Many Americans may need fast cash, beyond what can be generated by strict budgeting.
But where to turn?
Here are some of the possibilities, according to financial advisors.
"File for unemployment benefits immediately," said David Haas, certified financial planner and owner of Cereus Financial Advisors in Franklin Lakes, New Jersey. "There is no stigma here."
Not everyone, however, is eligible to collect unemployment insurance. Those who get benefits only replace about a third of their prior weekly wages, on average, and for a limited period of time. This varies broadly by state.
Some high-demand businesses like supermarkets and pharmacies are hiring workers. Quickly see if you can find another job, even if you hope or plan to return to your original job when the economy eventually rebounds, Haas said.
Some states, like New Jersey, have created job websites to help.
Taxable accounts — checking, savings, investment accounts and certificates of deposit — are likely the next-best place from which to draw cash.
When it comes to taxable investments, consider selling fixed income (like bonds) and cash-equivalents (such as money market funds) before stocks, which are likely trading at a steep discount given the recent market selloff.
This would make your portfolio riskier, but would give your stocks time to recover, said Stephen Rischall, CFP, co-founder of Navalign Wealth Partners in Los Angeles.
Those who sell investments with a net gain will have to pay capital-gains taxes. Those who sell at a loss could benefit from tax-loss harvesting.
Homeowners can tap a home-equity line of credit or reverse mortgage, or consider cash-out mortgage refinancing, especially with interest rates so low, said Jeffrey Levine, CFP, director of advanced planning at Buckingham Wealth Partners in Long Island, New York.
Cash-out refinancing allows a home owner to swap out an existing mortgage for a larger loan — and pocket the difference tax-free. Lenders generally require homeowners to retain at least 20% equity in their home.
Let's say an individual has a $300,000 home and still owes $100,000 on the mortgage. This person could potentially free up $140,000 by doing a cash-out refinance, according to Bankrate.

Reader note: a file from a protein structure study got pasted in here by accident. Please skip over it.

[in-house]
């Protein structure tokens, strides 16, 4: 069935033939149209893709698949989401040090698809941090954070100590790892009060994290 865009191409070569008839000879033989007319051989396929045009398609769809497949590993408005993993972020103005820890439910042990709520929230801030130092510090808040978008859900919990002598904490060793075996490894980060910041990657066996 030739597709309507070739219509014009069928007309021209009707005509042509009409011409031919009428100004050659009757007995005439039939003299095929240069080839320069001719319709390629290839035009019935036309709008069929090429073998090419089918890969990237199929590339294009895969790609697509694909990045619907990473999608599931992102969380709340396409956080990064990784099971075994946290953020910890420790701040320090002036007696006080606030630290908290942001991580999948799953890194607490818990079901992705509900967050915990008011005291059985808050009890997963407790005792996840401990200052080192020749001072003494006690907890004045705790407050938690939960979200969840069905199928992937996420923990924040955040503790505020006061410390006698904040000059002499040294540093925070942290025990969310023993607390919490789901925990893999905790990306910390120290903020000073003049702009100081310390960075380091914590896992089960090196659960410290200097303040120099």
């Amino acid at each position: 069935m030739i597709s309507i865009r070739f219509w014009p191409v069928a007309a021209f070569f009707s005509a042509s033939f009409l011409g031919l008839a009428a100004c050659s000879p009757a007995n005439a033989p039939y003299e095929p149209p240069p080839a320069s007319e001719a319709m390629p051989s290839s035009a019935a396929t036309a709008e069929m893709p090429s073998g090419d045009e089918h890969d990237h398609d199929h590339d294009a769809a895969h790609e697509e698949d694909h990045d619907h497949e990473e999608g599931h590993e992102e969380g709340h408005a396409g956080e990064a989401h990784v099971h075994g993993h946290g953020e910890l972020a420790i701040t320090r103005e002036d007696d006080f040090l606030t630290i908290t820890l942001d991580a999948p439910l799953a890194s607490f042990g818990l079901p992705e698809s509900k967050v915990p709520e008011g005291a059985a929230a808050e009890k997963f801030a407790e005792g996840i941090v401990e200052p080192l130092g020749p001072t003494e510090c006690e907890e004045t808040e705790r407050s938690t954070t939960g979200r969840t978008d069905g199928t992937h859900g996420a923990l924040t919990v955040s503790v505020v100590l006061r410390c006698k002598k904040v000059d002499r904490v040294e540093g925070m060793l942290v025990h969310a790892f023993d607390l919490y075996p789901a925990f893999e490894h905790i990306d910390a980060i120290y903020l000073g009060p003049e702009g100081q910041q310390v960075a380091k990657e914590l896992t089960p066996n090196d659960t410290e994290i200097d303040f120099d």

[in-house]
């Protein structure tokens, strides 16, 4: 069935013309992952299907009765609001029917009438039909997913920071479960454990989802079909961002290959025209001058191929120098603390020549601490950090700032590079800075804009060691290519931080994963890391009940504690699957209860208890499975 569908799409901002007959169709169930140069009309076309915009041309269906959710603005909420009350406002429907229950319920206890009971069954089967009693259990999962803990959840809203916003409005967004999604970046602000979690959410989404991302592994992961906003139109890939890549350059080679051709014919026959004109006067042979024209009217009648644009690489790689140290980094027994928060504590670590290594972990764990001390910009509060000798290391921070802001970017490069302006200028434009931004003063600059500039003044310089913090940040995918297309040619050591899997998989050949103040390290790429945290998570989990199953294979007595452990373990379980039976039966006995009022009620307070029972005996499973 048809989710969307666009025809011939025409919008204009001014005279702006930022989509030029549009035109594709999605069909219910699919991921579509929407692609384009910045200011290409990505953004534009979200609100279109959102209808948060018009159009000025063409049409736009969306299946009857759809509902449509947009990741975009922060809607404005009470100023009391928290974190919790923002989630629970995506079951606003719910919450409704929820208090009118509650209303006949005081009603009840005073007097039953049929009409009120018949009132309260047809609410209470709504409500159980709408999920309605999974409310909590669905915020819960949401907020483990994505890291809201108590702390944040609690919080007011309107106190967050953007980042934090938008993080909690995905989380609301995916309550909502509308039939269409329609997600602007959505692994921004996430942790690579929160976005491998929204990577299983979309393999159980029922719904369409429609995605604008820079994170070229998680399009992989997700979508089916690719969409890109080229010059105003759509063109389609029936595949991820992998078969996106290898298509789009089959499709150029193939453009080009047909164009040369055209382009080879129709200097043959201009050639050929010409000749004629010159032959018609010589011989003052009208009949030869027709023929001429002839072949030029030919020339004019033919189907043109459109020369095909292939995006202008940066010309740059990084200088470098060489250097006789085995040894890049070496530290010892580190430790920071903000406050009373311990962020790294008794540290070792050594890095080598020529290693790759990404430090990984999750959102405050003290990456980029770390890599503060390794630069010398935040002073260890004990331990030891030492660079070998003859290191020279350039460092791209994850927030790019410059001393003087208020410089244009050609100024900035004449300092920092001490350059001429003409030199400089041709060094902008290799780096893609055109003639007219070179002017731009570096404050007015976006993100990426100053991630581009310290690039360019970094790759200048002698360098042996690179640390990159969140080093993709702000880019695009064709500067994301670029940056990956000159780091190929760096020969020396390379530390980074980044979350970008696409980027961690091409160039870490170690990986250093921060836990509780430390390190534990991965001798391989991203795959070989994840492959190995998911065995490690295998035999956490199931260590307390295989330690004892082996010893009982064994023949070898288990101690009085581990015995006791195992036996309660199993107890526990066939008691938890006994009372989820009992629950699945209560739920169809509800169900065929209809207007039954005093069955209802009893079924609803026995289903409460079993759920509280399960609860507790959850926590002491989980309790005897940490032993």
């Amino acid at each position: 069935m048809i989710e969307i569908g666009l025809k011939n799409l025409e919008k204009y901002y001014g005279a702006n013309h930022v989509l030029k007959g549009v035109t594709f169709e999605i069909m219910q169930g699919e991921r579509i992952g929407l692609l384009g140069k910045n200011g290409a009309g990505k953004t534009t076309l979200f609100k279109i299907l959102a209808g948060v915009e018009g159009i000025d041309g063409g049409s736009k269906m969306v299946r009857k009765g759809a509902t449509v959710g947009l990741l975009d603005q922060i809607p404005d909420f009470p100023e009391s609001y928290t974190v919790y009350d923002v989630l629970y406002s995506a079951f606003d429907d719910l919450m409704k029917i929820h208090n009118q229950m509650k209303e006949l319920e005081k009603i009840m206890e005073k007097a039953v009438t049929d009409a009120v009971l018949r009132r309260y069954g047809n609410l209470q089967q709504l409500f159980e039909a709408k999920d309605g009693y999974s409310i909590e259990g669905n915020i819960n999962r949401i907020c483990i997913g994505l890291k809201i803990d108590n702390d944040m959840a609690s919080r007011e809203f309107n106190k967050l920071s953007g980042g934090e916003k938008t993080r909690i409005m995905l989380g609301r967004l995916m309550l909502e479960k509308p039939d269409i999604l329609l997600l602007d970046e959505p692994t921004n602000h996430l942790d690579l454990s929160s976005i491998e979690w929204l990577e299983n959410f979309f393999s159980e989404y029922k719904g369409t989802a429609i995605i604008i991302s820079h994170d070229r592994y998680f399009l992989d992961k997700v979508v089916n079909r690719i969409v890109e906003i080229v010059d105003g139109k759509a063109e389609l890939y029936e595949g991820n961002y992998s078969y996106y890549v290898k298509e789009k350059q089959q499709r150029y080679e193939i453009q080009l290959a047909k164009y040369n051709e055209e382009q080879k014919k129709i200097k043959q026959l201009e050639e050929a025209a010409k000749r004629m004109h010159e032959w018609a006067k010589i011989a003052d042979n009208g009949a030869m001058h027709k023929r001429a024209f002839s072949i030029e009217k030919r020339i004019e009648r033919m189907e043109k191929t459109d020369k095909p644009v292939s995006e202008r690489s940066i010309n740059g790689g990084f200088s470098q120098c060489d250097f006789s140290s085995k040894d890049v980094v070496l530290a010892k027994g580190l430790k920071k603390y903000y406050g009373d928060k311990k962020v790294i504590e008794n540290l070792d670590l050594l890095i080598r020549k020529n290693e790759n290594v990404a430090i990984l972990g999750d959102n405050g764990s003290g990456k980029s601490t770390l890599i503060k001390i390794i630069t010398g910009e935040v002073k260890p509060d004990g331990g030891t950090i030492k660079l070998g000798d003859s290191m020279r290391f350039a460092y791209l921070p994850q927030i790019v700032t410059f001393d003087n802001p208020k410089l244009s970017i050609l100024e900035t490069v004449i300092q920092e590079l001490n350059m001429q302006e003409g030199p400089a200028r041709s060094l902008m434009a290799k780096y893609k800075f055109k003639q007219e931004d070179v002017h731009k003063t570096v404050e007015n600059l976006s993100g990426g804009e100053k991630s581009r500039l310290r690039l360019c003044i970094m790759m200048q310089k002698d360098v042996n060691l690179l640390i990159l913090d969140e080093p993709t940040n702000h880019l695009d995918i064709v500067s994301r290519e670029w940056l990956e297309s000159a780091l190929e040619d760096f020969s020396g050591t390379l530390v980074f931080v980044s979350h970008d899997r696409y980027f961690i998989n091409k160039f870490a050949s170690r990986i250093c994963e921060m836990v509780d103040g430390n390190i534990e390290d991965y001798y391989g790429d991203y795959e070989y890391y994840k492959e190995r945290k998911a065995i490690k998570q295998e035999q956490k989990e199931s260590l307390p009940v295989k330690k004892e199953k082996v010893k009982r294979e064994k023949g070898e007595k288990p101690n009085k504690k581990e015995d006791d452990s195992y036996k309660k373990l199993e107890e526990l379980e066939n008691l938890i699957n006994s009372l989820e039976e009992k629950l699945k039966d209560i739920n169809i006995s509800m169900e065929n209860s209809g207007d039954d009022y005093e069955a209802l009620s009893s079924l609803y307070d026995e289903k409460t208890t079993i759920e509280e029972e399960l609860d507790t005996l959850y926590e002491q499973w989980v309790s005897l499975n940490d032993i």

This, of course, could drag out loan repayment for decades.
A reverse mortgage is only available to those age 62 and older. It's a type of non-recourse loan, meaning borrowers would never owe more than the value of their home. There are risks — for example, similar to a traditional mortgage, lenders could foreclose on a home if borrowers don't keep current with property tax and maintenance.
Investors can use margin loans to borrow against the value of their taxable investments. This allows them avoid selling investments for a loss or incurring capital gains tax.
Investors can generally borrow up to half the amount of their account's value. However, they should avoid borrowing the full amount, said Charlie Fitzgerald, CFP, principal of Moisand Fitzgerald Tamayo in Orlando, Florida.
That would help avoid a "margin call," which could push a brokerage to sell some of your investments if they fall in value.
Banks may also give signature loans (with no collateral) to long-standing customers, Fitzgerald said. Some customers with good credit may also be able to secure a bank loan with collateral like a car or other asset, he said.
Refinancing higher-interest-rate debt — and subsequently lowering your expenses — is also a way to free up cash, said Nicholas Hofer, CFP, president of Boston Family Advisors in Boston.
People with cash-value life insurance (such as whole life or universal life) can get a tax-free loan by borrowing against the cash value in their policy. This could be risky, though — loans that get too big may eventually cause a policy to "lapse," causing you to lose your insurance and potentially have a large income-tax liability.
The cash value could also serve as collateral for a bank loan, Haas said.
Americans can withdraw money from individual retirement accounts or workplace savings plans like a 401(k).
This strategy has many potential downsides — namely, selling investments that are reduced in value, forgoing tax-free investment growth, incurring tax penalties and raiding an account earmarked for retirement.
IRA and 401(k) investors would pay a 10% tax penalty (in addition to income tax) for making a withdrawal if they're not at least 59½ years old. Roth IRA investors can withdraw their account contributions penalty- and income-tax free.
401(k) investors have some additional limitations. Some employers, for example, restrict who can take 401(k) distributions, meaning investors may only be able to access their money via a loan or hardship distribution.
Both could have adverse tax consequences, and are only available if the person is still employed.
Congress is weighing a bill that would allow 401(k) and IRA savers adversely affected by the coronavirus to withdraw up to $100,000 penalty-free.
Asking for a loan from family members, while potentially uncomfortable, could provide a last-ditch lifeline for some.
"When times are tough, that's part of what family is there for," Levine said. "I think everyone understands this is a very unique time in our history."